Mold in my walls Calabasas

Mold in my walls

Los Angeles residents learn about the mold in the walls of your home

Have you experienced a recent overflow, back up, or recognized a new leak in your home?  Chances are that you’ve already taken a look at it, decided to feel if were wet or not with your hand, and decided to go about your everyday life.  Would you, could you, even imagine saying to yourself; “Is there Mold in my walls”?

It doesn’t take a lot of water to allow 1 mold spore to grow into a mold colony.  Inside this wall cavity our mold inspector located the presence of yellow, grey, white, and green molds growing on the drywall.  Not every mold has to be black to cause damage to our homes. whatdoesmoldlooklikeinsidemyhomewoodlandhillsmoldremoval Different types of mold will grow in walls, depending on the amount of time and available moisture. The different colors of mold can typically indicate primary vrs. secondary colonizers after water damage has occurred in your walls.  Look at the picture to the left . .

The camera is point up the inside of a wall cavity.

Mold in my walls!  A building wall cavity is a perfect environment for mold to grow after water damage.  The wall cavity space keeps the humidity at a perfect level for mold to grow.  In addition, other materials such as insulation can increase humidity and moisture levels to help sustain mold in the walls over a longer period of time.

Do you think mold is in your walls?

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In order to combat the growth of mold in my walls, I would contact a mold remediation company as soon as possible to help dry down the building.  If the problem is less than a gallon of water, a homeowner might be able to get some fans and dry down the area. Professional mold removal companies employ dehumidifiers and fans to prevent the growth of mold in walls.  Daily monitoring of the building materials moisture is completed everyday to ensure the materials are drying and limit the ability of mold to grow. If I suspected mold in my walls, a local mold inspection company could help me by sampling the air quality, destructively investigating the wall, or sampling the air inside the wall. Many thing can be done to prevent the growth of mold in walls.  Learn more today.

Is that black mold on your t-shirt?

Is that black mold on your t-shirt?

Moldy t-shirts and clothing are normally . . .

cleaned when contaminated with mold.  Putting a slightly different twist on this new story that incorporates mold and bacteria as a substitute dye used for clothing. This leads us to the question, “if mold is being used as a dye, how can these researchers remove all bad things that go along with mold?”  Most people become allergic to the little pieces of mold, mold spores, and sometimes react to the mVOCs (microbial volatile organic compounds).  Let’s see if the research below can break the mold about how people ultimately view these harmful organisms.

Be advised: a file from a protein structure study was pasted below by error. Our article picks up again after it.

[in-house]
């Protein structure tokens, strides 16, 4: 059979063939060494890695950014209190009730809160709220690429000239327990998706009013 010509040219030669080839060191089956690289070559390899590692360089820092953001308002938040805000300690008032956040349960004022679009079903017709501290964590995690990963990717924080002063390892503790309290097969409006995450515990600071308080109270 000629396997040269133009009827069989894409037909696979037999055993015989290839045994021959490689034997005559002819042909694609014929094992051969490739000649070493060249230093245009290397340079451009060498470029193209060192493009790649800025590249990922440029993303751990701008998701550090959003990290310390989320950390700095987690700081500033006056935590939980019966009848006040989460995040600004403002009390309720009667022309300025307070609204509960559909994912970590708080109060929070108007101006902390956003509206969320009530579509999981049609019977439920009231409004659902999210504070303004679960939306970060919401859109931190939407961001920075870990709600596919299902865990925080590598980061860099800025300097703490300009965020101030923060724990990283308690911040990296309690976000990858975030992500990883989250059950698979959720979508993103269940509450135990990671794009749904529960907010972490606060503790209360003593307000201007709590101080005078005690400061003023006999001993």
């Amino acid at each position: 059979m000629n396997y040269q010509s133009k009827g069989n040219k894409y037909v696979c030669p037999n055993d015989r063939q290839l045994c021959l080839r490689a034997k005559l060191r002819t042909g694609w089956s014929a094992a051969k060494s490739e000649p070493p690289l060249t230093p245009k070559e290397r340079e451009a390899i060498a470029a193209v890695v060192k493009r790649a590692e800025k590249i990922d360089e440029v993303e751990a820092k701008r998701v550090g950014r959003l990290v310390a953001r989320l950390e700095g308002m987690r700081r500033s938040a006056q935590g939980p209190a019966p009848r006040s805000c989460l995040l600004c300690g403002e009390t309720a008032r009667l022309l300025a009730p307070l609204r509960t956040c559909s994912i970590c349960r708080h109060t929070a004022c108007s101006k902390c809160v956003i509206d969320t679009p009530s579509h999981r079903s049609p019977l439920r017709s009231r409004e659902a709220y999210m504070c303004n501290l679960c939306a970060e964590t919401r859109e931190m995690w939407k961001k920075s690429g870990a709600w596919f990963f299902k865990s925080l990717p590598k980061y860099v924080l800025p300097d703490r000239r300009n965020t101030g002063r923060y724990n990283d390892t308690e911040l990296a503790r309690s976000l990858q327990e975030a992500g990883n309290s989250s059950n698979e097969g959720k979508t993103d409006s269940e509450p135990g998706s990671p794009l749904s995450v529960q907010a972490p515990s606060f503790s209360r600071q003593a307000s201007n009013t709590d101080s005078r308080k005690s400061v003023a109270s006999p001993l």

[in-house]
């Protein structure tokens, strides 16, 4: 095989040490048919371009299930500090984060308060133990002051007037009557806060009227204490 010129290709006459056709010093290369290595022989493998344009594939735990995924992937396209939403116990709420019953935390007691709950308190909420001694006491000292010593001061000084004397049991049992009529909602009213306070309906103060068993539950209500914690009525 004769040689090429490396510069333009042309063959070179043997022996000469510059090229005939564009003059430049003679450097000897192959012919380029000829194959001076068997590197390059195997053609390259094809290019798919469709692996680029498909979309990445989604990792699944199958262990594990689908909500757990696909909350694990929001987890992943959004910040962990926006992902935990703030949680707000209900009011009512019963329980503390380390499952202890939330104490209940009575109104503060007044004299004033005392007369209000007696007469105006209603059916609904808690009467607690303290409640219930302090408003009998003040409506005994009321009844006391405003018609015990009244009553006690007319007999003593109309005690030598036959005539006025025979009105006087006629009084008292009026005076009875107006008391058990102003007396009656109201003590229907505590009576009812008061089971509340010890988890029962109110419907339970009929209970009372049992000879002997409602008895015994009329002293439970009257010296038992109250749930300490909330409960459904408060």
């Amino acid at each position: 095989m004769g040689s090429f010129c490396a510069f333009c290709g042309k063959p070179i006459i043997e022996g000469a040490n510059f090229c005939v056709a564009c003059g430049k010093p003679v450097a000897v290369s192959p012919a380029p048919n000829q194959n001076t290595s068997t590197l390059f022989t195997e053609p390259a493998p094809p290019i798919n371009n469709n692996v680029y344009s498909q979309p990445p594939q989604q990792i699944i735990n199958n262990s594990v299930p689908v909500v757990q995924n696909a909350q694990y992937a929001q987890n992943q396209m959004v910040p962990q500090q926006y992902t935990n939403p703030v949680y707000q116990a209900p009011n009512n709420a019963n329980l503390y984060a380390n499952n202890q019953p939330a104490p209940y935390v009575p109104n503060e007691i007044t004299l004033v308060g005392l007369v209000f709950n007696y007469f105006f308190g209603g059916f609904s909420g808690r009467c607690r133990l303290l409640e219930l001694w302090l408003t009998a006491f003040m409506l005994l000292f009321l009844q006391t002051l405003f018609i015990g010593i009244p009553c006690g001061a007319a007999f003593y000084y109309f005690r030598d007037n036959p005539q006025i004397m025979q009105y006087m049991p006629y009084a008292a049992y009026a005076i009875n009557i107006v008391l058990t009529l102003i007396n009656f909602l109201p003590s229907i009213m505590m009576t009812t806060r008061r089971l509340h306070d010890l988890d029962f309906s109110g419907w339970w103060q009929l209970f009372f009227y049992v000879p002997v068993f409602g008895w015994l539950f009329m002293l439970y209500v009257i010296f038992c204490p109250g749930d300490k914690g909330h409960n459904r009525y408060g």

Zemanta Related Posts

Zemanta Related Posts

Two master’s students from the Bandung Institute of Technology (ITB) are trying to spark the country’s interest in the sustainable fashion movement by developing items colored with fungus and bacteria, including those that can be easily found in your bathroom.

Don’t you hate it when black mold grows on your white shirt? Instead of trying hard to clean it with bleach or vinegar, you could let the mold grow further, giving a splash of new color to your old shirt.

The idea perhaps sounds silly, but that is exactly what Nidiya Kusmaya had in mind when she started her final thesis at ITB.
moldonclothingandhouseholdmaterialsthatareporous
She discovered the hidden beauty of Aspergillus niger, a micro fungus responsible for the black mold on damp clothes.

“People see Aspergillus niger as something disgusting, something to avoid. In fact, the fungus is valuable; it can act as a pigment producer in textiles,” said Nidiya, an awardee of the leading scholarship from the Foreign Cooperation Bureau (BU BPKLN) of the Research and Technology and Higher Education Ministry.

Research conducted previously in the United Kingdom on pigment-producing bacteria prompted her to discover the interesting shades produced by fungus and bacteria that thrive in the tropical climate of Indonesia.

Aside from the black Aspergillus niger, she also cultivated two other fungi: the orange Monascus sp. and the white Trichoderma.

“Monascus can harm plants, but not humans. It can be found in the traditional Chinese medicine angkak [red yeast rice]. Meanwhile, Trichoderma fertilizes soil,” she said.

Nidiya also experimented with Serratia marcescens, a red and pink bacterium that usually grows in the corners of bathrooms.

“It can cause infections, but using it as a pigment producer is safe,” she said, adding that garments coated with the bacteria were sterilized at an elevated pressure and temperature in an autoclave.

Nidiya only uses natural fabrics like silk and cotton because they can withstand the heating process.

Little wonder: Nindiya Kusmaya, a student of the Bandung Institute of Technology (ITB), works with a number of micro fungi and bacteria to create natural pigments in garments.
Little wonder: Nindiya Kusmaya, a student of the Bandung Institute of Technology (ITB), works with a number of micro fungi and bacteria to create natural pigments in garments.

In one neckwear collection, she sprinkled different fungus and bacteria onto the fabric and let them form natural patterns.

“It appears that bacteria and fungus can communicate. When they meet, they create bold colors,” she said about her research, which was conducted under the guidance of ITB lecturers Kahfiati Kahdar and Imam Santosa.

In another collection, she orchestrated the bacteria and fungus to form batik and tie-dye patterns.